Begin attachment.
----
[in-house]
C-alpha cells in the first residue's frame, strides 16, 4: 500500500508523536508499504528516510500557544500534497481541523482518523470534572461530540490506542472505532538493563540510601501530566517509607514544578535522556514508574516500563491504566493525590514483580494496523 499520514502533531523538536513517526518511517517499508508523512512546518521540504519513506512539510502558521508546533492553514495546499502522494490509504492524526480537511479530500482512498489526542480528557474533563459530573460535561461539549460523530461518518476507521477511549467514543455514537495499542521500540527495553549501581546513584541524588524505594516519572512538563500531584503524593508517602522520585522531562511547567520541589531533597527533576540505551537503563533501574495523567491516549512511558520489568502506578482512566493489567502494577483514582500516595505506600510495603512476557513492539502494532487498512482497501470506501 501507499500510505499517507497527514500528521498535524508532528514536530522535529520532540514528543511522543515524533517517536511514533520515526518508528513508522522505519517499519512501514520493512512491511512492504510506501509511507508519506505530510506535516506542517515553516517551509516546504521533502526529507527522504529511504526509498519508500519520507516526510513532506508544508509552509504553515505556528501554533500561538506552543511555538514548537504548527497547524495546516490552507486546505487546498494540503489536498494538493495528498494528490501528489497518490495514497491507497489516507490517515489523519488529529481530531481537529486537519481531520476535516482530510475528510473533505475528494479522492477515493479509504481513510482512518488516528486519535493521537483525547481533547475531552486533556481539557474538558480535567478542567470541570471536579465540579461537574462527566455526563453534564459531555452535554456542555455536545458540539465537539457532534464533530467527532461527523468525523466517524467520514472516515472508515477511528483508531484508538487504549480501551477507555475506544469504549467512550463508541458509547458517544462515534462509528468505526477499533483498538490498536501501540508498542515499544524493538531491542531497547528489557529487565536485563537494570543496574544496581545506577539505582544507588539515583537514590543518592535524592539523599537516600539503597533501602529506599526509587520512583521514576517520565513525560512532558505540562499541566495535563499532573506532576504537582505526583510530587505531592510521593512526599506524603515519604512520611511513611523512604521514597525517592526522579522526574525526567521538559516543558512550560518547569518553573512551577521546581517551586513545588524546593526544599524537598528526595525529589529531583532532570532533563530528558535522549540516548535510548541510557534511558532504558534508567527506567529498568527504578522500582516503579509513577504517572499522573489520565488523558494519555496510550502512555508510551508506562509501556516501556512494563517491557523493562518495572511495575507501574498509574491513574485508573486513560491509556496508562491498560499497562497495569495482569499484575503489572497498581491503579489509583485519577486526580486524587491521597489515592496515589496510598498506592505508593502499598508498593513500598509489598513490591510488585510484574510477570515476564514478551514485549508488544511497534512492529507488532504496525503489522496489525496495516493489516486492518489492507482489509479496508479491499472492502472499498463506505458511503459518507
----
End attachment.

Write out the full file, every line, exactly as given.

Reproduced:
[in-house]
C-alpha cells in the first residue's frame, strides 16, 4: 500500500508523536508499504528516510500557544500534497481541523482518523470534572461530540490506542472505532538493563540510601501530566517509607514544578535522556514508574516500563491504566493525590514483580494496523 499520514502533531523538536513517526518511517517499508508523512512546518521540504519513506512539510502558521508546533492553514495546499502522494490509504492524526480537511479530500482512498489526542480528557474533563459530573460535561461539549460523530461518518476507521477511549467514543455514537495499542521500540527495553549501581546513584541524588524505594516519572512538563500531584503524593508517602522520585522531562511547567520541589531533597527533576540505551537503563533501574495523567491516549512511558520489568502506578482512566493489567502494577483514582500516595505506600510495603512476557513492539502494532487498512482497501470506501 501507499500510505499517507497527514500528521498535524508532528514536530522535529520532540514528543511522543515524533517517536511514533520515526518508528513508522522505519517499519512501514520493512512491511512492504510506501509511507508519506505530510506535516506542517515553516517551509516546504521533502526529507527522504529511504526509498519508500519520507516526510513532506508544508509552509504553515505556528501554533500561538506552543511555538514548537504548527497547524495546516490552507486546505487546498494540503489536498494538493495528498494528490501528489497518490495514497491507497489516507490517515489523519488529529481530531481537529486537519481531520476535516482530510475528510473533505475528494479522492477515493479509504481513510482512518488516528486519535493521537483525547481533547475531552486533556481539557474538558480535567478542567470541570471536579465540579461537574462527566455526563453534564459531555452535554456542555455536545458540539465537539457532534464533530467527532461527523468525523466517524467520514472516515472508515477511528483508531484508538487504549480501551477507555475506544469504549467512550463508541458509547458517544462515534462509528468505526477499533483498538490498536501501540508498542515499544524493538531491542531497547528489557529487565536485563537494570543496574544496581545506577539505582544507588539515583537514590543518592535524592539523599537516600539503597533501602529506599526509587520512583521514576517520565513525560512532558505540562499541566495535563499532573506532576504537582505526583510530587505531592510521593512526599506524603515519604512520611511513611523512604521514597525517592526522579522526574525526567521538559516543558512550560518547569518553573512551577521546581517551586513545588524546593526544599524537598528526595525529589529531583532532570532533563530528558535522549540516548535510548541510557534511558532504558534508567527506567529498568527504578522500582516503579509513577504517572499522573489520565488523558494519555496510550502512555508510551508506562509501556516501556512494563517491557523493562518495572511495575507501574498509574491513574485508573486513560491509556496508562491498560499497562497495569495482569499484575503489572497498581491503579489509583485519577486526580486524587491521597489515592496515589496510598498506592505508593502499598508498593513500598509489598513490591510488585510484574510477570515476564514478551514485549508488544511497534512492529507488532504496525503489522496489525496495516493489516486492518489492507482489509479496508479491499472492502472499498463506505458511503459518507